Legal minds agree there is a proper and necessary place for civil disobedience, but they have different views on the circumstances under which it is justified.
Rallies against COVID-19 restrictions have drawn larger numbers in recent days. A Christmas-themed protest in Vancouver on Dec. 5 drew more than 400 people in defiance of public health orders that prevent any such gatherings.
A freedom rally in Saskatoon also on Dec. 5 drew more than 200 people. Saskatchewan Premier Scott Moe said the rally was “more troublesome” than the smaller ones that preceded it. It reached “a new level of problematic” because it encouraged others to defy public health orders, Moe added.
Jay Cameron, a lawyer at the Justice Centre for Constitutional Freedoms (JCCF), told The Epoch Times that he believes freedom of assembly has eroded in Canada amid the pandemic, despite fundamental Charter rights.
“Freedom is a byword, it’s a fiction in Canada at the moment, and democratic society the same thing,” he said.
“You have arbitrary rule by health officials who have turned dictator. Every single day they are proving the axiom that power corrupts. And you have cabinet issuing orders or rubber-stamping orders from health officials in some provinces, and the legislature is not involved.”
Recently, Springs Church in Winnipeg was fined $32,000 for holding two drive-in services in its parking lot. This defied health orders that prohibited gatherings of more than five people and made places of worship closed to the public. The courts refused the church’s application for an interim order to allow the services, where people stay in their vehicles. JCCF announced on Dec. 8 that Manitoba lifted the ban on drive-in church services following its warning of court action.
Cameron points out that Christian civil disobedience was what helped establish freedom of assembly in the West. A 1664 British edict forbade more than five non-Anglicans from assembling for worship. Quaker preacher William Penn, the founder of Pennsylvania, defied the law and was arrested. Penn’s example inspired the First Amendment to the U.S. Constitution, which connects the freedoms of religion and speech and the rights to assembly and to petition the government.
Jennifer Koshan, law professor of law at the University of Calgary, says, however, that challenges to pandemic-related public health orders would be struck down in court.
“Quite frankly, I think the government has a very good justification argument … because we are talking about health and safety issues during a pandemic,” she said.
“There’s case law from the Canadian Supreme Court that says that in pandemic times or in times when the government is facing a serious crisis, it’s going to be easier for them to justify limits on Charter rights than it is in normal times, and I think that is exactly the situation that we’re dealing with now.”
Koshan said a person with disabilities who is unable to wear a mask and is denied services for that reason might have the strongest case for redress.
As a general principle, she says, “civil disobedience is also a very important way that our Constitution works in the way that it’s supposed to, because in true acts of civil disobedience, people are challenging laws that are potentially restricting their Charter rights and freedoms and bringing those issues before the courts so that the courts can indeed rule on whether the Charter is engaged.”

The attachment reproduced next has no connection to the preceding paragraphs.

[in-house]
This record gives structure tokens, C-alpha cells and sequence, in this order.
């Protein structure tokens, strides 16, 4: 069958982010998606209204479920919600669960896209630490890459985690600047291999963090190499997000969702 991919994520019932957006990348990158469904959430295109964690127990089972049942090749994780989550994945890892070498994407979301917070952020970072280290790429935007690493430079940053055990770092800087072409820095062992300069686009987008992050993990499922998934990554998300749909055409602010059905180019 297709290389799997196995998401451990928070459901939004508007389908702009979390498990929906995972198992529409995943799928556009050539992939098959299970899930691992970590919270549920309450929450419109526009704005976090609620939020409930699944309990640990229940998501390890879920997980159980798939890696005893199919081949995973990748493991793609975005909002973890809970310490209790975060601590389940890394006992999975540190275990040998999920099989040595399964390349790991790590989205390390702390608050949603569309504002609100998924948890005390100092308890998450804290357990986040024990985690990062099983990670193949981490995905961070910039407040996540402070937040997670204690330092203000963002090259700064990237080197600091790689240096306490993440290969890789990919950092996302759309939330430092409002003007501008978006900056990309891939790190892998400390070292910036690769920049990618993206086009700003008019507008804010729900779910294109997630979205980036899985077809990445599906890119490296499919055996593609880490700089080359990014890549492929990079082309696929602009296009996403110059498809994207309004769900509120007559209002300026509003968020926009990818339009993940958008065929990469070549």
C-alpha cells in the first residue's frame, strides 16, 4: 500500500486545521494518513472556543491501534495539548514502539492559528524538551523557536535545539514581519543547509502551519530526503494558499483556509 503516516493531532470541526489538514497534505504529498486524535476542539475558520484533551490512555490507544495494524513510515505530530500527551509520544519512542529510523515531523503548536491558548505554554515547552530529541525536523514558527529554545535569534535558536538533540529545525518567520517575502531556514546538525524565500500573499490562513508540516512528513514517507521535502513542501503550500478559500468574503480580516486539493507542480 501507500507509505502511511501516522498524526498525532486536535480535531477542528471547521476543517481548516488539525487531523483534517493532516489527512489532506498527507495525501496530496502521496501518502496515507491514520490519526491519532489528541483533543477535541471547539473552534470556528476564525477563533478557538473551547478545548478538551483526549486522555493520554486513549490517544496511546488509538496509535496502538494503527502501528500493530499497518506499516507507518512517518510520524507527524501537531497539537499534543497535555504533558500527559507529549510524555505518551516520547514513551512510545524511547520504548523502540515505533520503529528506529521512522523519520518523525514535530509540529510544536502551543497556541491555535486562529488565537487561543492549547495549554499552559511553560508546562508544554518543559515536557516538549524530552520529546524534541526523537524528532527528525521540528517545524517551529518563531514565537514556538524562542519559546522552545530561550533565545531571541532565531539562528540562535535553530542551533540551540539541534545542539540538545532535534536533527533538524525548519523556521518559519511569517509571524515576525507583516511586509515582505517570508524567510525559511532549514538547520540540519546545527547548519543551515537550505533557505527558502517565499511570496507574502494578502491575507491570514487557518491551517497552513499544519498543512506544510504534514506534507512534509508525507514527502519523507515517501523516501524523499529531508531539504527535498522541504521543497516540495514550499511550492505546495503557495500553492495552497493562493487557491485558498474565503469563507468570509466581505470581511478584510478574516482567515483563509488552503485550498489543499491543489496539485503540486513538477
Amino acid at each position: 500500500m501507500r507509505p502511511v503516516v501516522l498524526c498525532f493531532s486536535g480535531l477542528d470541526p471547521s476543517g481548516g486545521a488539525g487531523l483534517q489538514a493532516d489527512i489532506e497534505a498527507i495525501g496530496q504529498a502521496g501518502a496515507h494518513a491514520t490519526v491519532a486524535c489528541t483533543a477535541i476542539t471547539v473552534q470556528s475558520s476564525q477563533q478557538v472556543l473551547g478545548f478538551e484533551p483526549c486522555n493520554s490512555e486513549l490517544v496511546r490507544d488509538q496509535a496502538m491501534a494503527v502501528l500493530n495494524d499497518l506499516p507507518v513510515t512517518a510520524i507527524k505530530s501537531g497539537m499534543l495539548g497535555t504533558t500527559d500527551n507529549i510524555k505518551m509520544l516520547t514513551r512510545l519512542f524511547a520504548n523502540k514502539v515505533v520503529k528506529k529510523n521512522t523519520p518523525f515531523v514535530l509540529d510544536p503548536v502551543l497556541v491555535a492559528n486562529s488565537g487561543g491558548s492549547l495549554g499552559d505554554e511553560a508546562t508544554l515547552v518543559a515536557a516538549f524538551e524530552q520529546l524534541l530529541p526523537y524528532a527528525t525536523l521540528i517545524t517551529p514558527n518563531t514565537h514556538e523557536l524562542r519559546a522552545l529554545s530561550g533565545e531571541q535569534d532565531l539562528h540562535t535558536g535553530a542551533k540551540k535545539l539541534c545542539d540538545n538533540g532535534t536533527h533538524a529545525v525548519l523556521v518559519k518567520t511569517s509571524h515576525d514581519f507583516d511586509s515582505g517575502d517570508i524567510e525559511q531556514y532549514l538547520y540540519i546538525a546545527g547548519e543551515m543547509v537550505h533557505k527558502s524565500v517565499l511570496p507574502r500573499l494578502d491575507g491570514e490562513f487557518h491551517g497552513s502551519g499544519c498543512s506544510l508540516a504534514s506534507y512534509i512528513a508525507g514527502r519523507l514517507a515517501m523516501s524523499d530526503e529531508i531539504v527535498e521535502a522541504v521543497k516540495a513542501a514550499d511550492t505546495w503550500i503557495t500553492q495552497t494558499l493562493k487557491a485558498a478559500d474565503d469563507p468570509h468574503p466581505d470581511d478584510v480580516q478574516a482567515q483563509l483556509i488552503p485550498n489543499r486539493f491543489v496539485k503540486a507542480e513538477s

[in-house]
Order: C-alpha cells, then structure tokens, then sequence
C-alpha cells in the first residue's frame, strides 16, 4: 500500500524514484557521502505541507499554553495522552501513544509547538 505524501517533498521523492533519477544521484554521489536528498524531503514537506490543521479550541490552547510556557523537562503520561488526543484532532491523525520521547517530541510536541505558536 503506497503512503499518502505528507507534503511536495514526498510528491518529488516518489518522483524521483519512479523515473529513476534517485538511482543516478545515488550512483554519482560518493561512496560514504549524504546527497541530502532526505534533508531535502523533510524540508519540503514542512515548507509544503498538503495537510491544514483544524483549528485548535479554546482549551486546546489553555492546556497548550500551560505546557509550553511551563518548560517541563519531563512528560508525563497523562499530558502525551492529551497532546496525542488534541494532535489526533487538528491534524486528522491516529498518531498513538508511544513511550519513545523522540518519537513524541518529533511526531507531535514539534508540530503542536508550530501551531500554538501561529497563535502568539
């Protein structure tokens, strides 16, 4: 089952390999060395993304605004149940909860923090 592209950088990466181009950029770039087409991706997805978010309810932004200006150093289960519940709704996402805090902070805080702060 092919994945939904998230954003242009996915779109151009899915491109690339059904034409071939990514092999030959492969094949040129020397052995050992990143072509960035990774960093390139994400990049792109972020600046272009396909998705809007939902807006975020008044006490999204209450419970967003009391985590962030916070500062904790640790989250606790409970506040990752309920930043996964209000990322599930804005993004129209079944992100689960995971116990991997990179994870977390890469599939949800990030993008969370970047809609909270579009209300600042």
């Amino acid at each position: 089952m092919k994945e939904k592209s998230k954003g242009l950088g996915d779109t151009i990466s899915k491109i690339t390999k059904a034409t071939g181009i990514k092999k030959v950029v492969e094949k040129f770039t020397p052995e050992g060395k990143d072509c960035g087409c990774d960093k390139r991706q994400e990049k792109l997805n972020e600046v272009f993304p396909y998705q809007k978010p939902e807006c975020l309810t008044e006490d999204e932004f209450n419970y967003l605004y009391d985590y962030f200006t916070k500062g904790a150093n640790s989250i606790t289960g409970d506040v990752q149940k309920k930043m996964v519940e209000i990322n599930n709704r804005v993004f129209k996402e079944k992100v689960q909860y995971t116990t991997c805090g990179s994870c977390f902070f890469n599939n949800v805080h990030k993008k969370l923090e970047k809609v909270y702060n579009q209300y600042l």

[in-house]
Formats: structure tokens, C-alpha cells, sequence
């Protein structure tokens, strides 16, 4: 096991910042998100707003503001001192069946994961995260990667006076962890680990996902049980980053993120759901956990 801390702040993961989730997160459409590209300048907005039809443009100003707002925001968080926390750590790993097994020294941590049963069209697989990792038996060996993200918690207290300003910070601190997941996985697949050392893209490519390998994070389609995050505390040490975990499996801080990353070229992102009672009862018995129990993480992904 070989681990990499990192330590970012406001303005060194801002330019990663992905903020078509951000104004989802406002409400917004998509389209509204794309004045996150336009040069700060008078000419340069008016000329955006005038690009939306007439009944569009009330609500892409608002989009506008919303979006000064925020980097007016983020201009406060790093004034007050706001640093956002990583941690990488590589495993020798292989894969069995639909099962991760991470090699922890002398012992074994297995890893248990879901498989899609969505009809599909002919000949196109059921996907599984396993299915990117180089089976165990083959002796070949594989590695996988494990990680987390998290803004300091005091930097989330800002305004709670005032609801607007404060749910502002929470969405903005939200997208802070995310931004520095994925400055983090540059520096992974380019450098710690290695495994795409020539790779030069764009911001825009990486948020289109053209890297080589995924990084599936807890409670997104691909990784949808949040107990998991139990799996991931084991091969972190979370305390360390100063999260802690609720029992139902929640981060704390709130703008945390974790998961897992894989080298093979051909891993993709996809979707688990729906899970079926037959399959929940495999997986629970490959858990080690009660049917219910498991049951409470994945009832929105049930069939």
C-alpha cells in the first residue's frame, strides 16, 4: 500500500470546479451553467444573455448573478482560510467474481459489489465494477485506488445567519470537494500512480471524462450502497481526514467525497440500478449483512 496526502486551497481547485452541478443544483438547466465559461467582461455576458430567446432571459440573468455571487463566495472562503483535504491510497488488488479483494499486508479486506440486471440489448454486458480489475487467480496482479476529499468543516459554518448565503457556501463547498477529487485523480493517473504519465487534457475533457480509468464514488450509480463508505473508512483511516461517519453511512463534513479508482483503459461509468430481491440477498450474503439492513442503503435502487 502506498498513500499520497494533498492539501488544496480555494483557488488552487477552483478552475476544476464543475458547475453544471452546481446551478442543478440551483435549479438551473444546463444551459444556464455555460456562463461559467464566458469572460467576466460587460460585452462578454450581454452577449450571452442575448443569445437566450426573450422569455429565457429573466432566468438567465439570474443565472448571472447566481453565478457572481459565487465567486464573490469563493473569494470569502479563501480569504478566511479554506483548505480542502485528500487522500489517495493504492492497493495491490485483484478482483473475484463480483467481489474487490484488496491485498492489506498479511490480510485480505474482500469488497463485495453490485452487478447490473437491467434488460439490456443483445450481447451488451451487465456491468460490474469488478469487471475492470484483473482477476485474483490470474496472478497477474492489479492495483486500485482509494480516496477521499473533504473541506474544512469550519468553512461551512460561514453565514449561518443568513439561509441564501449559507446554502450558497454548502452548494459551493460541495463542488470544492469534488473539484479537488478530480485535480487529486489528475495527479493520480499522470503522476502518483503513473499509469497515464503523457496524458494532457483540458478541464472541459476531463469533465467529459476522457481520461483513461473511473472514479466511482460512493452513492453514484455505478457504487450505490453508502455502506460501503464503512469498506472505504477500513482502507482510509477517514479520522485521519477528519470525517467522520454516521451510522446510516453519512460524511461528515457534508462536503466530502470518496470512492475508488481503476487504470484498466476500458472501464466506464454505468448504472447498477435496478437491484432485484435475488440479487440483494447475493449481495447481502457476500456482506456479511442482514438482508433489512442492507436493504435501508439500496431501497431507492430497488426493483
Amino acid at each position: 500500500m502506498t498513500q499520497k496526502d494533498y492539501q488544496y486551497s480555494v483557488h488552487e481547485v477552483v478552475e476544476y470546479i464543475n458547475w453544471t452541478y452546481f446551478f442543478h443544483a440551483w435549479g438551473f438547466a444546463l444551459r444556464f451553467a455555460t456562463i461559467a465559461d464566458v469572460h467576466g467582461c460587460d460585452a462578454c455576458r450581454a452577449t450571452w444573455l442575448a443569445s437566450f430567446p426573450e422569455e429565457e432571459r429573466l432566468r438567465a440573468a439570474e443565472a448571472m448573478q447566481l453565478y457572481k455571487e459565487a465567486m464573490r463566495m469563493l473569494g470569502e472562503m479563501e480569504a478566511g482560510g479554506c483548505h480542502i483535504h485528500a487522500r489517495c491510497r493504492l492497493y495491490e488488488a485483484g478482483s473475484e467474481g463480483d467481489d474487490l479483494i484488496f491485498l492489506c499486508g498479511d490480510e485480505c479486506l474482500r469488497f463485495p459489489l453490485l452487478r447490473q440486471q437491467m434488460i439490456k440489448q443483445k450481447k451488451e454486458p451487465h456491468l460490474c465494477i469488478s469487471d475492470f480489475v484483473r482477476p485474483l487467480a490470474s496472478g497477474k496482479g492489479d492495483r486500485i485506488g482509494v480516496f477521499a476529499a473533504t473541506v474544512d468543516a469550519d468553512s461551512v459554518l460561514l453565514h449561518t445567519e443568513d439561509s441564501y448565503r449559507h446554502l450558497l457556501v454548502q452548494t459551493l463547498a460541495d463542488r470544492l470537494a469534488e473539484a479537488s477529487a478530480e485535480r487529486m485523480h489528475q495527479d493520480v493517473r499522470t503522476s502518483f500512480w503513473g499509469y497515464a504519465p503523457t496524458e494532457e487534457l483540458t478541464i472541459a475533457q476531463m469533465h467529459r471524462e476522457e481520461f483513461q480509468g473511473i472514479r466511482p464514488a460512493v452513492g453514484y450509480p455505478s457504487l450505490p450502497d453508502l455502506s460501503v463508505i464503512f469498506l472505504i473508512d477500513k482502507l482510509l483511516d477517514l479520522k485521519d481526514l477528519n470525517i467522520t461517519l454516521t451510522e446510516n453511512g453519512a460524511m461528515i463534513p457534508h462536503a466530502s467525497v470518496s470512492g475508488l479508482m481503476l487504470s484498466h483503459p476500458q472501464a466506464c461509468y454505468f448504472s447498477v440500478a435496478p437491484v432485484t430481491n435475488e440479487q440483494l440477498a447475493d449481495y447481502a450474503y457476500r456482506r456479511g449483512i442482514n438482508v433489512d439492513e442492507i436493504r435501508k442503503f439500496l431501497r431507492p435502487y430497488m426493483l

Koshan is concerned that Alberta’s Bill 1, which aims to protect critical infrastructure from being obstructed or damaged during protests, might be too broad. “A lot of people are concerned that it is a law that makes protests illegal in many, many places in Alberta,” she said.
She says acts of civil disobedience that have the most clout are those involving historically disadvantaged groups, such as protests for the rights of blacks or justice for missing and murdered indigenous women and girls.
But John Robson, a professor at Augustine College in Ottawa, says protests such as those by Black Lives Matter or those that resort to blockades or violence sharply contrast with the actions of Martin Luther King Jr. and Mahatma Gandhi. King and Gandhi defied the law expecting to go to jail, accepted the punishment, and used the occasion to demonstrate how unjust the law was, Robson said.
“Nowadays people even, say, blockade railroads or occupy buildings or public spaces expecting not to be punished, and … get to override the will of their fellows and the parliamentary or congressional system just because they’re them and you’re not. And I think that’s completely illegitimate.”
Robson said Canada is not the kind of fascist or communist regime that begs for civil disobedience.
“If you live in a democratic, self-governing society, it seems to me it’s a pretty high bar to clear. The issue has to be one of paramount importance and it also has to be so urgent that you cannot wait for the normal mechanisms of policy debate and legislative change to operate,” he says.
Even so, Robson is concerned about where things are going.
“The mechanism of self-government itself is breaking down. We don’t really understand it anymore, we don’t like it very much, and those in power are perfectly happy not to have restraints on what they do,” he said. “But that is not how we became prosperous and safe and free. And if we keep going in that direction, we will not be prosperous or safe or free.”
Cameron is unyielding in his criticism of Canada’s COVID-19 restrictions and lockdowns, saying that they are “in the process of destroying society in many different ways in Canada.”
“They are destroying people’s livelihoods, their businesses, their jobs, their retirement, social cohesion, [causing] dramatic increases in domestic abuse and suicides and drug use and alcoholism.”